Emma Lawton - battling loneliness with events
Parkinson's doesn't stop you from being an entrepreneur
If the last couple of years have taught us anything it is just how valuable human contact is - and what a price we can pay in terms of our mental health when we are deprived of it. I’ve been speaking to an inspirational entrepreneur with a mission to battle loneliness by making it easy to run events. Emma Lawton and I first met because we have a common interest - Parkinson’s.
(Subscribers will also be able to listen to my whole conversation with Emma Lawton)
But we’ll come to that later - first I wanted to know more about More Human, the business she and her cofounders started during the pandemic. “We're basically building a software platform that helps anyone create really great events,” she explains.
People put an awful lot of blood, sweat and tears into organising a book club or a yoga class or a running group “and then nobody turns up.” More Human has a solution: “We give them all the tools they need to create a really brilliant listing that no one will be able to resist because it sounds so much fun.”
The idea was born when Emma met Mel Nurse and Duncan Lindsey on a business startup programme called Zinc. and found they had something in common. “We had all experienced loneliness at various points of our lives. And it was something we definitely really wanted to tackle.” Loneliness, she says, can affect your finances, your confidence and your health. “We thought it felt quite an impactful thing to try and work on because it seemed to underpin a lot of the other problems people have.”
They decided the answer was to make it easier for people with common interests to get together for social activities but the key was taking the stress out of being the person who organised the event. They formed their business in April last year and are now testing a prototype with a number of organisations including Mental Health Swims, which does what it says on the tin, and Eden Project Communities which is helping organise the Jubilee Lunch, the biggest ever street party, in June.
Of course the irony is that most of the work of setting up More Human, and most of Emma’s interactions with her co-founders, have happened online rather than in the real world. That’s partly due to pandemic restrictions but also because Emma Lawton has a condition which limits her mobility.
At 29, when she was working as a creative director in a design agency, she was diagnosed with Parkinson’s Disease. It is a condition that more commonly affects older people like me - I was diagnosed at 60 - but around 2 percent of those living with it are told they have what is called Young Onset Parkinson’s before they are 40.
“It was a shock,” she remembers. “But I think I was very lucky that I had very good people around me at the time, and I had good friends who didn't let me wallow in it.” But her work as a designer became much harder because her tremor made it virtually impossible for her to draw.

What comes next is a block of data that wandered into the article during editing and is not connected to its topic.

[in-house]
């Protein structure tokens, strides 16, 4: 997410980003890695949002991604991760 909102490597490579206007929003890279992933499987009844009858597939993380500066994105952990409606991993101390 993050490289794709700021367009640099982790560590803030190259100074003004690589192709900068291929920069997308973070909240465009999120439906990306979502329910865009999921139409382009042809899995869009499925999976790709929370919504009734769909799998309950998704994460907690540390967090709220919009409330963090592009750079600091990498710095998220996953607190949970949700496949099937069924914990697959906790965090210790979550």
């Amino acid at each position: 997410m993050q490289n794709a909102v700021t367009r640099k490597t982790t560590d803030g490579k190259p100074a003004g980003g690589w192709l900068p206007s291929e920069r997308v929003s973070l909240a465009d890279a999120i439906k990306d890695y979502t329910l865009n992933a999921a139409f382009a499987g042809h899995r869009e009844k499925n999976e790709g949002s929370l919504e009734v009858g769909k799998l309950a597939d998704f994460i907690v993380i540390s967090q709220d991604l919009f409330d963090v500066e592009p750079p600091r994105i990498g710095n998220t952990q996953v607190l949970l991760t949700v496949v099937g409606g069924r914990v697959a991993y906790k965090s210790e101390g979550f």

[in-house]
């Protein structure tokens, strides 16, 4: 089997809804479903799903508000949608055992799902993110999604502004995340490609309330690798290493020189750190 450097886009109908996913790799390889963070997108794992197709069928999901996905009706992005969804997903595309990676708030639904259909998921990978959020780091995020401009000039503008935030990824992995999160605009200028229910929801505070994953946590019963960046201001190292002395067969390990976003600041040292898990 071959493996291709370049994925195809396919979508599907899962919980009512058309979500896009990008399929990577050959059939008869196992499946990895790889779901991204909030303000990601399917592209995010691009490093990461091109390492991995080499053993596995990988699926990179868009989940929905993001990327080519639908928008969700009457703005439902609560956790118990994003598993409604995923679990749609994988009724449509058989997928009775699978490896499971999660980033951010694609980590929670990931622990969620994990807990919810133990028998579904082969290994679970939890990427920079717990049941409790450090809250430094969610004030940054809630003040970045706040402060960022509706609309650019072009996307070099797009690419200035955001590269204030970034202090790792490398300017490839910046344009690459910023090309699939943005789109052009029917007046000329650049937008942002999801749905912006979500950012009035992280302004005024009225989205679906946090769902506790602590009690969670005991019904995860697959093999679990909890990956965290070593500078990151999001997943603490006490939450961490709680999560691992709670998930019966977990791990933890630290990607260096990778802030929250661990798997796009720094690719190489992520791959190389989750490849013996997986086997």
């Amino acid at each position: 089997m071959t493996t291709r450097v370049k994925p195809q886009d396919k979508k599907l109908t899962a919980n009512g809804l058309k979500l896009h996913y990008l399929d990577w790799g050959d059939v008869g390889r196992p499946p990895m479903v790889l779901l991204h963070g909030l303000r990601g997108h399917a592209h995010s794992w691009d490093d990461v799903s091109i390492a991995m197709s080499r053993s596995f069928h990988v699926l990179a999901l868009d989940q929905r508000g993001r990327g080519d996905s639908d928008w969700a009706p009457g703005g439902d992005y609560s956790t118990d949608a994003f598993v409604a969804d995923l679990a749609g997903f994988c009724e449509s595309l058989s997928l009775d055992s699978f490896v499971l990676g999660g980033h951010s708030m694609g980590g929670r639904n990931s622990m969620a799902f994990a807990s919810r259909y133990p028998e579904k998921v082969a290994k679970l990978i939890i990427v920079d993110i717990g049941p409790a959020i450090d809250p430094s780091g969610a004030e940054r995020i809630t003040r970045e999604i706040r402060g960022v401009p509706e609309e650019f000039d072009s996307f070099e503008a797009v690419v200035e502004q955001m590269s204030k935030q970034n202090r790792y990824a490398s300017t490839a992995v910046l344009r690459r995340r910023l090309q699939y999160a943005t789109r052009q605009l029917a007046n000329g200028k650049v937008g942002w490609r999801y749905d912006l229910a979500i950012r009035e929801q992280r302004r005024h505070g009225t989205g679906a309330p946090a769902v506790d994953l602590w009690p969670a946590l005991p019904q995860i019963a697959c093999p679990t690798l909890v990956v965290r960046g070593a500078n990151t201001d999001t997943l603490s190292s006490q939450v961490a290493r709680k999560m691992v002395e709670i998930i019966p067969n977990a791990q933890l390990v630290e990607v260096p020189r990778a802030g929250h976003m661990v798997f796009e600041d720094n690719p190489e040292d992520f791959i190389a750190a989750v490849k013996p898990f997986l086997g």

A big breakthrough came in 2016 when she was asked to take part in a BBC documentary The Big Life Fix, where a Microsoft engineer designed a watch that would combat the tremor and allow her to write legibly. “What it did for me was actually made me realise that my career was whatever I wanted it to be - with technology, I could do whatever I wanted. "
But about a year after the documentary she developed her most debilitating symptom, a weakness in her neck muscles that makes it hard for her to hold her head up. It is something that has left her doctors bemused: “They don't think it's anything to do with Parkinson's, but they don't know why it's happened. ”
That made it harder for her to get about but no less determined to tick off the items on her bucket list, which included starting her own company. “I want to take every opportunity because I think every day things are going to be harder, maybe just a little bit,” Emma explains. “And I see that as a positive, because actually - do stuff now, don't sit waiting for someone to give you something better, or for it to be easier. It's never going to be easier.”
What did become easier when the pandemic lockdowns came along was not having to explain why she could not make it to “real world” pitch meetings: “I don't know if I'd have been able to be a CEO or a co-founder or an entrepreneur if we were having to go out and do pitches all the time and things like that.”
It is 10 years now since Emma Lawton learned she had Parkinson’s Disease, a decade in which she’s seen her health decline but has achieved much and discovered a vibrant supportive community. Three years into my own Parkinson’s journey I find her an inspiration, a role model in how to handle adversity with grace and humour.
At the end of our conversation she told me I now had seven years to found my own startup - and get a shock of pink hair like hers. Now there’s a challenge….